I am trying to talk a friend out of starting on a new cleanse / diet fad, which consists of some products with "concentrated amino acids" and some sugars and fats, and very little else. Apparently, the idea is that the body can produce whatever it needs from just amino acids and sugars/fats, and thus avoid "toxins". I convinced her to at least take vitamin and fiber supplements, but beyond that, she swears that this diet has all her body needs. Does it? If no, what consequences can this fad have for her health and why, so I can talk her out of it?
The appropriate diet must contain at least all essential nutrients:
- 9 amino acids: histidine, isoleucine, leucine, lysine, methionine, phenylalanine, tryptophan, threonine, valine
- 2 fatty acids (alpha linolenic and linoleic acid)
- Vitamins: A, B1, B2, B3, B5, B6, folic acid, biotin, B12, choline, C, D, E and K
- Minerals: calcium, chromium, chloride, copper, iodine, iron, manganese, molybdenum, phosphorus, potassium, selenium, sodium, zinc
The Nationalacademies.org has tables of estimated average requirements for most nutrients.
The absence of essential nutrients, especially vitamin B1 and C, iron, potassium and zinc, can lead to nutrient deficiencies within a few months (MDEdge). Symptoms may include fatigue, mental changes, brittle nails, dermatitis, gum bleeding, etc.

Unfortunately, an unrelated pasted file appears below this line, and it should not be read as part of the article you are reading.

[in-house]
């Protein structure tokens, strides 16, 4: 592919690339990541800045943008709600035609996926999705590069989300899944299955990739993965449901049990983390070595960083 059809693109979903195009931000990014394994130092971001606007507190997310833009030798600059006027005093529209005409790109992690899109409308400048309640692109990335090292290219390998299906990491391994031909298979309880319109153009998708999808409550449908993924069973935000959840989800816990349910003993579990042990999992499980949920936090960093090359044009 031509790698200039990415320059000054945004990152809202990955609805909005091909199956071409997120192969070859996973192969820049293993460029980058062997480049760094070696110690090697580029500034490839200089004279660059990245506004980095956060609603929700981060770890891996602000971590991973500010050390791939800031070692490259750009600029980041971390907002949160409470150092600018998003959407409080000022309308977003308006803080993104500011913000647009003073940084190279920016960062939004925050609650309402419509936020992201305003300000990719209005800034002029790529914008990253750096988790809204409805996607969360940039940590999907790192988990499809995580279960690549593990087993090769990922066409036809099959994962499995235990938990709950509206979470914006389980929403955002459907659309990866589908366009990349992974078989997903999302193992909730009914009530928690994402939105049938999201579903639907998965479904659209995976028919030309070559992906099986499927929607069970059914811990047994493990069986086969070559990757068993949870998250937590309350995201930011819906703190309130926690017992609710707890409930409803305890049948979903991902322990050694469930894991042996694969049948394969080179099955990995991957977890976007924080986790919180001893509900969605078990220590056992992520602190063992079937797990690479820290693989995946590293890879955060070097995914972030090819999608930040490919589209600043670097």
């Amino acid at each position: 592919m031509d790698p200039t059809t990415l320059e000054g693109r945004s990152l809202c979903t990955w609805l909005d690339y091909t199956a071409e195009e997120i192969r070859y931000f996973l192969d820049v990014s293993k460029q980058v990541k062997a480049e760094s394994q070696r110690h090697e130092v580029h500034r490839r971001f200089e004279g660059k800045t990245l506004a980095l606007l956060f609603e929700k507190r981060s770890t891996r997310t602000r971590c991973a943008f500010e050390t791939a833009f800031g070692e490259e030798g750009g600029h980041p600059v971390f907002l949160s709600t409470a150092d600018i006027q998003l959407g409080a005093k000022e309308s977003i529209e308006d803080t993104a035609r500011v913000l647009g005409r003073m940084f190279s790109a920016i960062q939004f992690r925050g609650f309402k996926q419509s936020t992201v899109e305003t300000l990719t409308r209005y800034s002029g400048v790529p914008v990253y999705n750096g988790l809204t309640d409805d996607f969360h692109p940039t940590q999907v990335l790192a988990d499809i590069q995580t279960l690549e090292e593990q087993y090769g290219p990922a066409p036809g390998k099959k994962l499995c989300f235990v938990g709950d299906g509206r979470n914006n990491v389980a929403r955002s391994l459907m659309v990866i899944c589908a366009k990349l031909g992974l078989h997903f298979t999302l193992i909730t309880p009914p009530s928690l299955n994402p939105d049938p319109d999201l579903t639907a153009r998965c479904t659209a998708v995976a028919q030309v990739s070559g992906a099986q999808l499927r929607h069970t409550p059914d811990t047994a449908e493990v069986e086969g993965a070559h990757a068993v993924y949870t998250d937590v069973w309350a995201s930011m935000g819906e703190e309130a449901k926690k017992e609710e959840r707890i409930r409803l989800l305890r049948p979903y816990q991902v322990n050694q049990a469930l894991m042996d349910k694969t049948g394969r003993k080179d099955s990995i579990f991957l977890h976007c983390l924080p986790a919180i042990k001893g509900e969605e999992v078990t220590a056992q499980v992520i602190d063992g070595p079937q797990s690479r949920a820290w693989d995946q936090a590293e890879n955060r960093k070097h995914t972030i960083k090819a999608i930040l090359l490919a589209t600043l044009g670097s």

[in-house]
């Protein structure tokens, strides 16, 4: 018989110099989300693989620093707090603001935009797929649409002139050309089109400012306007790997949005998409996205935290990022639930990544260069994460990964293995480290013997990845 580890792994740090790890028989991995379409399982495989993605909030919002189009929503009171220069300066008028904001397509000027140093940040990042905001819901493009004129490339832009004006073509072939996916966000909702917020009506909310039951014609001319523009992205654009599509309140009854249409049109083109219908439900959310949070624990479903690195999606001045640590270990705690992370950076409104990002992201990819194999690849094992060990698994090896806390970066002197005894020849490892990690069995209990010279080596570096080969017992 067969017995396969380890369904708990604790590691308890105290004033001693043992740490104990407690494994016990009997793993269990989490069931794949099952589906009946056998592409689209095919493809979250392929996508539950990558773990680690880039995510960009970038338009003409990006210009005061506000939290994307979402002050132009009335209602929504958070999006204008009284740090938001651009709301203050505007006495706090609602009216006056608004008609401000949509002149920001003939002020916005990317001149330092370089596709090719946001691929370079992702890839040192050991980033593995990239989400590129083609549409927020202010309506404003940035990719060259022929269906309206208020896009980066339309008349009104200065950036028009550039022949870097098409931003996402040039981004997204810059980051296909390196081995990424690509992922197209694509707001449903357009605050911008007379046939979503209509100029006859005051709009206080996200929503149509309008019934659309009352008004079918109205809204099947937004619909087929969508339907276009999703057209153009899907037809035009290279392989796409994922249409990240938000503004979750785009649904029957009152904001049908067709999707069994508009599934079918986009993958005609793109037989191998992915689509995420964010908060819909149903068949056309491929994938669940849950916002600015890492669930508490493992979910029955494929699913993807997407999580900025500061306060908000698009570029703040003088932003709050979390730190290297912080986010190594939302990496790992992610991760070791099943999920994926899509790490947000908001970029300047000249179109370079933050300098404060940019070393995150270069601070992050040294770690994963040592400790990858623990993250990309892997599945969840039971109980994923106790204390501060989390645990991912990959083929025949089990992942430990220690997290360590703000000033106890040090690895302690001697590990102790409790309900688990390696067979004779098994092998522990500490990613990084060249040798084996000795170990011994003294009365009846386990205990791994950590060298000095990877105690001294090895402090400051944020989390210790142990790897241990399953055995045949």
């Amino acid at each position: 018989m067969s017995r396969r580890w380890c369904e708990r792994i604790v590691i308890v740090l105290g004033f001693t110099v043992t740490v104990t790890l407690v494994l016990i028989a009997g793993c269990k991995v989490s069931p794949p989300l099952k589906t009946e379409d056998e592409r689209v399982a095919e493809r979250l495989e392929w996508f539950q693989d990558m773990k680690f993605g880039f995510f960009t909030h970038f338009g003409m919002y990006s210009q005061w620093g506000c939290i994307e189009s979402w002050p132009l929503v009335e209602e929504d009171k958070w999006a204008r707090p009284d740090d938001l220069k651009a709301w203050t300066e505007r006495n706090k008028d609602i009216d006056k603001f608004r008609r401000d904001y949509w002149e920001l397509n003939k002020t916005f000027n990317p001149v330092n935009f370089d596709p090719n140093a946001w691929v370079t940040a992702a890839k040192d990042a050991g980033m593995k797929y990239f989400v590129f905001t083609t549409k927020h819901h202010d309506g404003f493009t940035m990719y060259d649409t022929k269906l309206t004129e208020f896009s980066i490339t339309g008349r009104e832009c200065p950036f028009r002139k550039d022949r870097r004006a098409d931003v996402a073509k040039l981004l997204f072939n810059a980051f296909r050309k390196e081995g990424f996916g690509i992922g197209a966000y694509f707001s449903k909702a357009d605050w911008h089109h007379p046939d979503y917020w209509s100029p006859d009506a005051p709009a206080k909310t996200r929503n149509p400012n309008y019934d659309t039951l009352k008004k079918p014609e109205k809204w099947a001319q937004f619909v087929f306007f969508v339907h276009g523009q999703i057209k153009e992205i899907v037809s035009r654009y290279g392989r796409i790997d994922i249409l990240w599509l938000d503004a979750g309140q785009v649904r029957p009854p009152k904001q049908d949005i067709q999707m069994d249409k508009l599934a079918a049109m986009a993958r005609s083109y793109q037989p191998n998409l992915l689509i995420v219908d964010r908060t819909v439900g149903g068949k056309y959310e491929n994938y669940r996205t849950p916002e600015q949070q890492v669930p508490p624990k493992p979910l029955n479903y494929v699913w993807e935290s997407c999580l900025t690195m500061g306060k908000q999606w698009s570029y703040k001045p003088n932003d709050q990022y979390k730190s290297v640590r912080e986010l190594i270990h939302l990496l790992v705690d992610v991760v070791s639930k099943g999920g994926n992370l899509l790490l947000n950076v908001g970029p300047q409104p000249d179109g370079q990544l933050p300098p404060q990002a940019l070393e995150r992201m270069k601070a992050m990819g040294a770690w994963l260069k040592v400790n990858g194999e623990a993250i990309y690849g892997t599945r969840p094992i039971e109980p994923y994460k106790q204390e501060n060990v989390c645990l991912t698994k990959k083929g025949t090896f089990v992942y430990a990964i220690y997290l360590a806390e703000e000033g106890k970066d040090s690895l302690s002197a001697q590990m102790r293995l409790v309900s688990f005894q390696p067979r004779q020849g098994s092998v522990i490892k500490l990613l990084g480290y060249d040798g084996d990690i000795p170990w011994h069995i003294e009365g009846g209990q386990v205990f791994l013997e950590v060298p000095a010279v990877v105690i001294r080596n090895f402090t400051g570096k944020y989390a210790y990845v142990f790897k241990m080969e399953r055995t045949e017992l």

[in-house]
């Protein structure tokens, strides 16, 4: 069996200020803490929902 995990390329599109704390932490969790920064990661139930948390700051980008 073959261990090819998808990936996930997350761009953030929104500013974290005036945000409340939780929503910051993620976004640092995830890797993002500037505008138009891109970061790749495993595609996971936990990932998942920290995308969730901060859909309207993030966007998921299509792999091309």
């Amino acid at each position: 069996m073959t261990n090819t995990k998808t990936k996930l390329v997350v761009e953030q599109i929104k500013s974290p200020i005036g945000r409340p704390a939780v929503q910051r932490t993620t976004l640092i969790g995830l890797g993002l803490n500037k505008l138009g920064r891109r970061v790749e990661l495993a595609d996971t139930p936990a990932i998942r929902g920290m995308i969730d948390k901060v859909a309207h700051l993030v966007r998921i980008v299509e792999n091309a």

Fiber is not an essential nutrient, but can greatly contribute to bowel regularity and can have other health benefits, such as lower blood glucose peaks after meals and better intestinal health.
Most of conventional dietary guides, such as Dietary Guidelines for Americans 2015, will tell you it is better to eat natural foods than supplements and extracts.
In the U.S., it is Food and Drug Administration (FDA) that dis/approves foods on the basis of the toxin content.
Some people believe that, apart from proven toxins, certain substances or foods are not good for them, based on how they feel after eating that food, for example. This may be an appropriate position, which can be judged by the presence or absence of peace in a given person, and may not be dis/proven by studies.
Anyone who claims that certain foods contain toxins needs to provide some reliable evidence about their harmful effects to be convincing. But then, it's all about what and whom someone believes.